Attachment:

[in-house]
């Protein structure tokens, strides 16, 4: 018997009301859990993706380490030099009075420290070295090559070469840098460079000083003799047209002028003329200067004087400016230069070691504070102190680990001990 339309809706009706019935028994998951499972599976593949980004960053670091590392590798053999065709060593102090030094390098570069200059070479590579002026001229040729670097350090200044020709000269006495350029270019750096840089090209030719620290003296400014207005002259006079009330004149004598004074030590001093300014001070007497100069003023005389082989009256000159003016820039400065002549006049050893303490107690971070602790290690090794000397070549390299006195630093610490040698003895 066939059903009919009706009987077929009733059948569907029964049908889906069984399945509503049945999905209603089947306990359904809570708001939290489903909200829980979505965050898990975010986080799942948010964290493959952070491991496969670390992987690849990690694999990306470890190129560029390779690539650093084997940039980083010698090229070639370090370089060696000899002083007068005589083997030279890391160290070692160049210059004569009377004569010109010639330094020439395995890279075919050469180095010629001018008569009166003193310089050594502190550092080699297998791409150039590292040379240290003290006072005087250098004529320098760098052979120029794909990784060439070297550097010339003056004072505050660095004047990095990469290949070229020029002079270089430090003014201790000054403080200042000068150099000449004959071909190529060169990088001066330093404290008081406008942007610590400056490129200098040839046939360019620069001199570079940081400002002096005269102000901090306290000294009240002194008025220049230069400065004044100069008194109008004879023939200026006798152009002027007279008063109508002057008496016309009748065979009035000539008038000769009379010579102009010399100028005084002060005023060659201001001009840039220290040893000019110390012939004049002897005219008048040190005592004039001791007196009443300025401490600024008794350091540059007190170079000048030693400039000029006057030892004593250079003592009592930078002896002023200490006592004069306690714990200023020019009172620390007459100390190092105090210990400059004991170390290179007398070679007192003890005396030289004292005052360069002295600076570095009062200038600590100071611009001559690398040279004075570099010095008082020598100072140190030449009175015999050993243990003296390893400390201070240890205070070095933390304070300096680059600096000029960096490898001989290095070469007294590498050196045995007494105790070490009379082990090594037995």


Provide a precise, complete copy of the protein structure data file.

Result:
[in-house]
């Protein structure tokens, strides 16, 4: 018997009301859990993706380490030099009075420290070295090559070469840098460079000083003799047209002028003329200067004087400016230069070691504070102190680990001990 339309809706009706019935028994998951499972599976593949980004960053670091590392590798053999065709060593102090030094390098570069200059070479590579002026001229040729670097350090200044020709000269006495350029270019750096840089090209030719620290003296400014207005002259006079009330004149004598004074030590001093300014001070007497100069003023005389082989009256000159003016820039400065002549006049050893303490107690971070602790290690090794000397070549390299006195630093610490040698003895 066939059903009919009706009987077929009733059948569907029964049908889906069984399945509503049945999905209603089947306990359904809570708001939290489903909200829980979505965050898990975010986080799942948010964290493959952070491991496969670390992987690849990690694999990306470890190129560029390779690539650093084997940039980083010698090229070639370090370089060696000899002083007068005589083997030279890391160290070692160049210059004569009377004569010109010639330094020439395995890279075919050469180095010629001018008569009166003193310089050594502190550092080699297998791409150039590292040379240290003290006072005087250098004529320098760098052979120029794909990784060439070297550097010339003056004072505050660095004047990095990469290949070229020029002079270089430090003014201790000054403080200042000068150099000449004959071909190529060169990088001066330093404290008081406008942007610590400056490129200098040839046939360019620069001199570079940081400002002096005269102000901090306290000294009240002194008025220049230069400065004044100069008194109008004879023939200026006798152009002027007279008063109508002057008496016309009748065979009035000539008038000769009379010579102009010399100028005084002060005023060659201001001009840039220290040893000019110390012939004049002897005219008048040190005592004039001791007196009443300025401490600024008794350091540059007190170079000048030693400039000029006057030892004593250079003592009592930078002896002023200490006592004069306690714990200023020019009172620390007459100390190092105090210990400059004991170390290179007398070679007192003890005396030289004292005052360069002295600076570095009062200038600590100071611009001559690398040279004075570099010095008082020598100072140190030449009175015999050993243990003296390893400390201070240890205070070095933390304070300096680059600096000029960096490898001989290095070469007294590498050196045995007494105790070490009379082990090594037995």